A PUPIL has challenged the head of Queen Anne High over comments made about the future of the school’s business teaching. 

Rector Ruth McFarlane told the Press that there were no plans to remove the department but S6 pupil Tayler Martin branded the comments as “wholly inaccurate”. 

A petition to save the business department was started in November after S5 pupil Nicole Sloanes claimed she and her classmates were told that the business curriculum would be scrapped next year due to budget cuts. 

It gained support from former pupils who deemed plans to axe the subject as “madness”, and, so far, has the backing of 1,402 signatures. 

Tayler told the Press: “I study multiple courses that involve that department, I am glad that this is my last year at the school because next year I wouldn’t have been able to sit any of these courses. 

“The rector’s comment about ‘no decision to scrap the business department has been made’ is wholly inaccurate because she has told selective pupils that next year you can go to college to study business. 

“But why would we need to go there if we have our own business department with a teacher? 

“She is not explaining anything clearly or in detail.”

Tayler claimed Ms McFarlane had only spoken to Nicole Sloanes, who started the petition, and a few others about their concerns and there had been no further mention of a public meeting. 

“I have no idea if there will be a meeting or who it will involve,” he said.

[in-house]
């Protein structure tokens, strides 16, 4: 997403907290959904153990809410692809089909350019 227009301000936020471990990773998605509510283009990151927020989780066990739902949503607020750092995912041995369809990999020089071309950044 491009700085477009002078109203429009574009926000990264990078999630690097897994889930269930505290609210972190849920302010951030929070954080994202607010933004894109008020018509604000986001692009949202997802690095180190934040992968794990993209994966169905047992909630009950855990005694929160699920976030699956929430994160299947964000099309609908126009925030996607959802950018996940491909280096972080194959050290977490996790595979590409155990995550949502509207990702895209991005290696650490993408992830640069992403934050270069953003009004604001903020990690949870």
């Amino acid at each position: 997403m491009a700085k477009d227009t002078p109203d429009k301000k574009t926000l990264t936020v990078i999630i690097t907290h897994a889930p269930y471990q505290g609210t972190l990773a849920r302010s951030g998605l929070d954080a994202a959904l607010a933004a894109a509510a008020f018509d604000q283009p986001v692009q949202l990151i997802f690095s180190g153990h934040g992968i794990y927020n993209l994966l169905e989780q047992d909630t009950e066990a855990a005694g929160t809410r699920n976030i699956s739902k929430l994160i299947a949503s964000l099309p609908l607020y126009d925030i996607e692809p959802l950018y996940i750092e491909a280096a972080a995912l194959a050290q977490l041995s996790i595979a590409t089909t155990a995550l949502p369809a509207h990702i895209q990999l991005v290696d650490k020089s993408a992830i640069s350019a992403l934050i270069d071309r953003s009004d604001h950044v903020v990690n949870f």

“No-one has spoken to the business classes, only a few pupils. 

“I could understand why they would cut the department if classes were short but every year they actually have to turn down students. It’s a very popular subject.

“Currently, we have pupils that go to Fife College on Monday and Wednesday for other courses but in order for them to make it they have to miss two classes. 

“Therefore, if they moved business to college, pupils would miss valuable class time in other subjects.”

Although Tayler, who studies business management, travel and tourism and financial services for his Highers, will not be affected personally by the decision, he still wants to lend his support to the younger pupils. 

He added: “Cutting these subjects will not give us the same opportunities that others have had in the past and it puts teachers under pressure. 

“If they had consulted with parents and students they would see the number of people that want the department to stay. 

“I would urge the rector to make it clear what is happening and why it is happening.” 

Last month, Ruth McFarlane explained that no decision to scrap the business department had been made. 

She previously said: “This misunderstanding is very unsettling for pupils in the school and their families. We have started to plan for the curriculum on offer for next session and this will help us to determine the level of interest in courses, which can vary from year to year. 

“After the consultation, we’ll be able to plan a curriculum based on pupil choice and viability of courses. Early next year, we’ll have these results and will work hard to make sure we can deliver on them, particularly as business is a curriculum area that can be difficult to recruit teachers into.

“I’ve met with the pupils who started the petition to ensure that they fully understand this process and have thankfully alleviated their concerns.”